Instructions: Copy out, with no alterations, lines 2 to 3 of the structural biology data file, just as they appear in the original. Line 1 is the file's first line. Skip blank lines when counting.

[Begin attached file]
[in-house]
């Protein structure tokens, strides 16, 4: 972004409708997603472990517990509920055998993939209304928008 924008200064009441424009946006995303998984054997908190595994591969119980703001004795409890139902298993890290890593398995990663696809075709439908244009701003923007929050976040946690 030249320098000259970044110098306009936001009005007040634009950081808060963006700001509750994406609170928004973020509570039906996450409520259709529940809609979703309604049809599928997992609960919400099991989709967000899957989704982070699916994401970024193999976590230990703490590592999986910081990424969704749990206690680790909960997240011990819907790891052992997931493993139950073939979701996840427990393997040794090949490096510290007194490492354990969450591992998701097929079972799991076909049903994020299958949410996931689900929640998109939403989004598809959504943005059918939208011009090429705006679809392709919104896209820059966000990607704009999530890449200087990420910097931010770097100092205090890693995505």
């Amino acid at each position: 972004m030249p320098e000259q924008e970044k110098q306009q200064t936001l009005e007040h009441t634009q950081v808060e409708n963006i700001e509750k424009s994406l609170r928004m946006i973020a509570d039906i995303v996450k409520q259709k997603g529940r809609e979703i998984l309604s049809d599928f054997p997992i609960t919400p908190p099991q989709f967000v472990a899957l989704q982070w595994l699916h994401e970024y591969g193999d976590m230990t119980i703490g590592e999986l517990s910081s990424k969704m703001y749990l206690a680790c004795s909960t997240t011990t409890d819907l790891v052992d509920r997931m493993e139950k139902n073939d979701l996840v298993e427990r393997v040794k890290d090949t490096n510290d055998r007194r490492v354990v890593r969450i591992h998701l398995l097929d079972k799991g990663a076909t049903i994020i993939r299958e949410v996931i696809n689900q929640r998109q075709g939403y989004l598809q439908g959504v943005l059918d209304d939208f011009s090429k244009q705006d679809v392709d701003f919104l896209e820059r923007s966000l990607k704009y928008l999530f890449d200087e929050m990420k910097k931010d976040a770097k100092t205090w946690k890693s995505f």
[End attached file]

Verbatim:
């Protein structure tokens, strides 16, 4: 972004409708997603472990517990509920055998993939209304928008 924008200064009441424009946006995303998984054997908190595994591969119980703001004795409890139902298993890290890593398995990663696809075709439908244009701003923007929050976040946690 030249320098000259970044110098306009936001009005007040634009950081808060963006700001509750994406609170928004973020509570039906996450409520259709529940809609979703309604049809599928997992609960919400099991989709967000899957989704982070699916994401970024193999976590230990703490590592999986910081990424969704749990206690680790909960997240011990819907790891052992997931493993139950073939979701996840427990393997040794090949490096510290007194490492354990969450591992998701097929079972799991076909049903994020299958949410996931689900929640998109939403989004598809959504943005059918939208011009090429705006679809392709919104896209820059966000990607704009999530890449200087990420910097931010770097100092205090890693995505």
């Amino acid at each position: 972004m030249p320098e000259q924008e970044k110098q306009q200064t936001l009005e007040h009441t634009q950081v808060e409708n963006i700001e509750k424009s994406l609170r928004m946006i973020a509570d039906i995303v996450k409520q259709k997603g529940r809609e979703i998984l309604s049809d599928f054997p997992i609960t919400p908190p099991q989709f967000v472990a899957l989704q982070w595994l699916h994401e970024y591969g193999d976590m230990t119980i703490g590592e999986l517990s910081s990424k969704m703001y749990l206690a680790c004795s909960t997240t011990t409890d819907l790891v052992d509920r997931m493993e139950k139902n073939d979701l996840v298993e427990r393997v040794k890290d090949t490096n510290d055998r007194r490492v354990v890593r969450i591992h998701l398995l097929d079972k799991g990663a076909t049903i994020i993939r299958e949410v996931i696809n689900q929640r998109q075709g939403y989004l598809q439908g959504v943005l059918d209304d939208f011009s090429k244009q705006d679809v392709d701003f919104l896209e820059r923007s966000l990607k704009y928008l999530f890449d200087e929050m990420k910097k931010d976040a770097k100092t205090w946690k890693s995505f």